The last mile was tough, though! There was an uphill incline which took some effort, but once levelled out towards the finish there were huge crowds and a lovely atmosphere, with the Cutty Sark in my eyeline as I crossed the finish line.
There was a short walk to complete before a medal was hung around my neck by more lovely staff, and then runners could pick up a goody bag (which included a bottle of water, bottle of Lucozade, can of Green Cola, Kind cereal bar, Nescafe Azera sachet and bespoke technical t-shirt) before leaving the finish area. I’ll be honest, I don’t like the medal but it’s different, and it’s bespoke and chunky and will certainly stand out in the medal collection!
There was a festival-type area in Greenwich park with food stalls, activities and meeting spots etc but I always head straight home after events and don’t like to explore, hang around or socialise because I feel sweaty, gross and tired – plus I knew it would take at least two hours to get home.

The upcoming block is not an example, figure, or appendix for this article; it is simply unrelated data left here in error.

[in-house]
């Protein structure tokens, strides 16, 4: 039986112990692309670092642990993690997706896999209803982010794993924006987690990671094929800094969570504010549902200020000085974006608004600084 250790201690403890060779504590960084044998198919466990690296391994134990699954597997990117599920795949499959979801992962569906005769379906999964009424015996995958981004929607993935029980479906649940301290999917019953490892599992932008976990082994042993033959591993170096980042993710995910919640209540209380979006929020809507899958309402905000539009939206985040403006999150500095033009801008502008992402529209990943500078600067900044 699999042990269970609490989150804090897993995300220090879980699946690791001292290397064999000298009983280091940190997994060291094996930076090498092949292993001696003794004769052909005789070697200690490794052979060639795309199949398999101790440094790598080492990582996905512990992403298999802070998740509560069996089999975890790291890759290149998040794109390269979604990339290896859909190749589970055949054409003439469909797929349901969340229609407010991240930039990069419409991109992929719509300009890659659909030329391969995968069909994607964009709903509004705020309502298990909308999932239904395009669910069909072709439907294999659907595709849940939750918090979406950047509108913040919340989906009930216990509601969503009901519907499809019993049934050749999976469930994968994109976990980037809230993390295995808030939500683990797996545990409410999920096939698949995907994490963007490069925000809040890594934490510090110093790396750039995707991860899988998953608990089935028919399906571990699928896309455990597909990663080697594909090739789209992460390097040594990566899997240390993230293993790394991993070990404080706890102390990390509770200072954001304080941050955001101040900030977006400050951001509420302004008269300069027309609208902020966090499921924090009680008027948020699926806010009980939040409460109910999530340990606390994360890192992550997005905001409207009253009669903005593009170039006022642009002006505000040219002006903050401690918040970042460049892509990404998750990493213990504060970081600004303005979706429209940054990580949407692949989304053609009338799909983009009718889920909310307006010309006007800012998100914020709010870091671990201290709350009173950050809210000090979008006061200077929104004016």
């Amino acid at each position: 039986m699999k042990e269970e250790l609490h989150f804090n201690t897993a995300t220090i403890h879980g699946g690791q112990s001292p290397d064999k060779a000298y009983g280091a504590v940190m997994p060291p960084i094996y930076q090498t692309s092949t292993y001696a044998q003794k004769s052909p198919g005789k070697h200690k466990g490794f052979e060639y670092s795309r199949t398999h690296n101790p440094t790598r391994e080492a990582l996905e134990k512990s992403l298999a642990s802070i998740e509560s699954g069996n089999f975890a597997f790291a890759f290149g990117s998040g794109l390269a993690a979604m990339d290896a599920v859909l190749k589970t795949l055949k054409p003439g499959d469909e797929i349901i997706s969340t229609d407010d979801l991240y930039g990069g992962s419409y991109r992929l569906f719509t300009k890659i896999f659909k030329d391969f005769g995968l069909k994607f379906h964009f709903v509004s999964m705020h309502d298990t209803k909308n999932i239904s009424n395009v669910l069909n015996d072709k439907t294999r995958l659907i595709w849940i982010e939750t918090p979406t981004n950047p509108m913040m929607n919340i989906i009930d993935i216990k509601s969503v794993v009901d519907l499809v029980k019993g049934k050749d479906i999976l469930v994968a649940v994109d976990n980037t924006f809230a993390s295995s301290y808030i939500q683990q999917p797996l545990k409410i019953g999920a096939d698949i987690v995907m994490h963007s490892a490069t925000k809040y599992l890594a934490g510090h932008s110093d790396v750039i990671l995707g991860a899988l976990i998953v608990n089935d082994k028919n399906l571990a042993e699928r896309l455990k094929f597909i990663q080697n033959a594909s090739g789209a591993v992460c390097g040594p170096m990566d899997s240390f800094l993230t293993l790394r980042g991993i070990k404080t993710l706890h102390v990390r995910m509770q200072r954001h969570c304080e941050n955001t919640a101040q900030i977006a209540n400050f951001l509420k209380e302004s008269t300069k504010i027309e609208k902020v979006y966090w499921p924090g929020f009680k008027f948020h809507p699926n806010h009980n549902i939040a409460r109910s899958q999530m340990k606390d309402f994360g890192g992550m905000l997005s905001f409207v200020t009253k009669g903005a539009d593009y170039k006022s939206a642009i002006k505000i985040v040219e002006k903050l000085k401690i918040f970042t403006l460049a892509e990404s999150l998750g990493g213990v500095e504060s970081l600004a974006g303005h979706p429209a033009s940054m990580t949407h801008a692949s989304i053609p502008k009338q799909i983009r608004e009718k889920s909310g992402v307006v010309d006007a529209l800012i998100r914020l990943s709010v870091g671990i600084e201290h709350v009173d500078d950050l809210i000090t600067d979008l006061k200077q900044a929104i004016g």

From what I’ve seen on social media, the feedback on this event has been super varied. Personally, I think that the Vitality team (all staff, volunteers, marshals) deserve a round of applause for making The Big Half happen. It’s a massive challenge to organise and hold events of this scale, especially for the first time, so the curveball of snow makes this all the more impressive.
I’d run this again and would recommend it to others, too. It’s something different and I had a fab morning!